A comparison of diabetic foot ulcer outcomes using negative pressure wound therapy versus historical standard of care

Lawrence A. Lavery, Andrew J. Boulton, Jeffrey A. Niezgoda, Peter Sheehan

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36 Scopus citations


Diabetic foot ulcers (DFUs) are a leading cause of morbidity and hospitalisation among patients with diabetes. We analysed claims data for Medicare part B diabetic foot ulcer patients treated with Negative Pressure Wound Therapy at home (N = 1135) and diabetic foot ulcer patients from a published meta-analysis of randomised controlled wet-to-moist therapy. The expected costs of care for the two treatments were also compared. A significantly greater proportion of wounds treated with NPWT achieved a successful treatment endpoint compared with wet-to-moist therapy at both 12 weeks (39.5% versus 23.9%; P < 0.001) and 20 weeks (46.3% versus 32.8%; P < 0.001). NPWT-treated patients reached a successful wound treatment endpoint more rapidly, and the benefit was apparent in all wound sizes. Expected 20-week treatment costs for NPWT were similar to those for wet-to-moist therapy if one nursing visit per day for the latter is assumed but 42% less if two nursing visits per day are made. Thus, NPWT may improve the proportion of DFUs that attain a successful wound treatment endpoint and decrease resource utilisation by a given health care system compared with standard wet-to-moist therapy.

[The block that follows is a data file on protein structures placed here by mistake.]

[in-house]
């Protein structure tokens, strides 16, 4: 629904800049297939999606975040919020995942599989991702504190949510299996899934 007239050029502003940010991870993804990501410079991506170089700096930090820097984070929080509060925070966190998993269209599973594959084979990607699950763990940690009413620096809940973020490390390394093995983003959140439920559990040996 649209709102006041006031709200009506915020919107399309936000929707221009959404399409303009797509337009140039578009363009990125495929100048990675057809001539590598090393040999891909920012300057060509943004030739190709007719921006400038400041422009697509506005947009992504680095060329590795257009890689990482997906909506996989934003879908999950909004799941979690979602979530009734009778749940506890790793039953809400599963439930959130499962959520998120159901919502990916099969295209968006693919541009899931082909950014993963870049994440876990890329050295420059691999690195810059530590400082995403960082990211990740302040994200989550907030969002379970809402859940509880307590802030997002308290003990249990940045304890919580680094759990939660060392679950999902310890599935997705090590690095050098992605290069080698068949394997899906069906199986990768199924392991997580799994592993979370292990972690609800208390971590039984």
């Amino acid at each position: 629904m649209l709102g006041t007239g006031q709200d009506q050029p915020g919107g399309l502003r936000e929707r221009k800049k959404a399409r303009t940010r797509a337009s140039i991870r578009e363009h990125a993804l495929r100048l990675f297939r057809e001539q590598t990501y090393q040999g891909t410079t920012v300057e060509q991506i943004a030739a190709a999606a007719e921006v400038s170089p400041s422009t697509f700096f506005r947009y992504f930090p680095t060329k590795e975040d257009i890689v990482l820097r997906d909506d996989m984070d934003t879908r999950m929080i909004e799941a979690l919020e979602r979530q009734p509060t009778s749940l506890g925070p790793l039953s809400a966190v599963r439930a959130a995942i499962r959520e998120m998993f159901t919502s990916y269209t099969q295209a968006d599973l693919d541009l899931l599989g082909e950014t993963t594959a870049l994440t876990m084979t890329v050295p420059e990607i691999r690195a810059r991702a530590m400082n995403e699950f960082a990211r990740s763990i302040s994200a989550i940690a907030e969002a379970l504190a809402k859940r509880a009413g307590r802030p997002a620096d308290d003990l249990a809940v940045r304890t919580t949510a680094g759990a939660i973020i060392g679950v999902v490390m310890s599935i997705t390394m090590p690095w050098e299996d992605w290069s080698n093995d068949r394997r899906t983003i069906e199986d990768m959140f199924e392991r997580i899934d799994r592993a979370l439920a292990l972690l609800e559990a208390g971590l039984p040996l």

Original languageEnglish (US)
JournalInternational Wound Journal
Issue number2
Publication statusPublished - Jun 2007



  • Diabetic foot ulcer
  • Negative pressure wound therapy
  • Treatment costs
  • Vacuum-assisted closure
  • Wound treatment

ASJC Scopus subject areas

  • Surgery

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